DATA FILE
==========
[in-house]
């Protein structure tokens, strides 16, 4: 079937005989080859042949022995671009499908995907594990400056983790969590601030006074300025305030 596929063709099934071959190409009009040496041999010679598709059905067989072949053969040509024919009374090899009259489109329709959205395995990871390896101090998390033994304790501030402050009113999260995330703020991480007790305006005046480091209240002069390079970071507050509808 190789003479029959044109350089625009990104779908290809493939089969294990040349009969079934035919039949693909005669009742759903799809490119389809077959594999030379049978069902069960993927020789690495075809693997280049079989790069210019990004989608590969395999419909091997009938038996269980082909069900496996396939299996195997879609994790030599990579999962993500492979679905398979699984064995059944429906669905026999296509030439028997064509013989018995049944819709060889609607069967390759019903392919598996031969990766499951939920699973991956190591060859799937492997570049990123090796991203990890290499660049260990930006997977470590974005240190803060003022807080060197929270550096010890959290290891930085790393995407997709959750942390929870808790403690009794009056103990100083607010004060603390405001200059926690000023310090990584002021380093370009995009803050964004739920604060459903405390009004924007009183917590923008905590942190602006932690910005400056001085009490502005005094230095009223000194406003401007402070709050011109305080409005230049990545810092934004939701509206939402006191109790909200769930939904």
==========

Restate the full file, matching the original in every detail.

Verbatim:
[in-house]
């Protein structure tokens, strides 16, 4: 079937005989080859042949022995671009499908995907594990400056983790969590601030006074300025305030 596929063709099934071959190409009009040496041999010679598709059905067989072949053969040509024919009374090899009259489109329709959205395995990871390896101090998390033994304790501030402050009113999260995330703020991480007790305006005046480091209240002069390079970071507050509808 190789003479029959044109350089625009990104779908290809493939089969294990040349009969079934035919039949693909005669009742759903799809490119389809077959594999030379049978069902069960993927020789690495075809693997280049079989790069210019990004989608590969395999419909091997009938038996269980082909069900496996396939299996195997879609994790030599990579999962993500492979679905398979699984064995059944429906669905026999296509030439028997064509013989018995049944819709060889609607069967390759019903392919598996031969990766499951939920699973991956190591060859799937492997570049990123090796991203990890290499660049260990930006997977470590974005240190803060003022807080060197929270550096010890959290290891930085790393995407997709959750942390929870808790403690009794009056103990100083607010004060603390405001200059926690000023310090990584002021380093370009995009803050964004739920604060459903405390009004924007009183917590923008905590942190602006932690910005400056001085009490502005005094230095009223000194406003401007402070709050011109305080409005230049990545810092934004939701509206939402006191109790909200769930939904």